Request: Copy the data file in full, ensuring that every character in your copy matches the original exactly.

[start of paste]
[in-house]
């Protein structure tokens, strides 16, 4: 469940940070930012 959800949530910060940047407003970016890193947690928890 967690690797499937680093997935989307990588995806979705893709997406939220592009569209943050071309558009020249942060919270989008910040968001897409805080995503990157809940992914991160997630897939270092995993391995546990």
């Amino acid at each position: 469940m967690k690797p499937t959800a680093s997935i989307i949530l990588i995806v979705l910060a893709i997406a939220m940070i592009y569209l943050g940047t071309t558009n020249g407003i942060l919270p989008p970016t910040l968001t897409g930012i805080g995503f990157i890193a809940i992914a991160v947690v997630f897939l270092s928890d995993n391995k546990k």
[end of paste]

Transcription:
[in-house]
């Protein structure tokens, strides 16, 4: 469940940070930012 959800949530910060940047407003970016890193947690928890 967690690797499937680093997935989307990588995806979705893709997406939220592009569209943050071309558009020249942060919270989008910040968001897409805080995503990157809940992914991160997630897939270092995993391995546990």
């Amino acid at each position: 469940m967690k690797p499937t959800a680093s997935i989307i949530l990588i995806v979705l910060a893709i997406a939220m940070i592009y569209l943050g940047t071309t558009n020249g407003i942060l919270p989008p970016t910040l968001t897409g930012i805080g995503f990157i890193a809940i992914a991160v947690v997630f897939l270092s928890d995993n391995k546990k």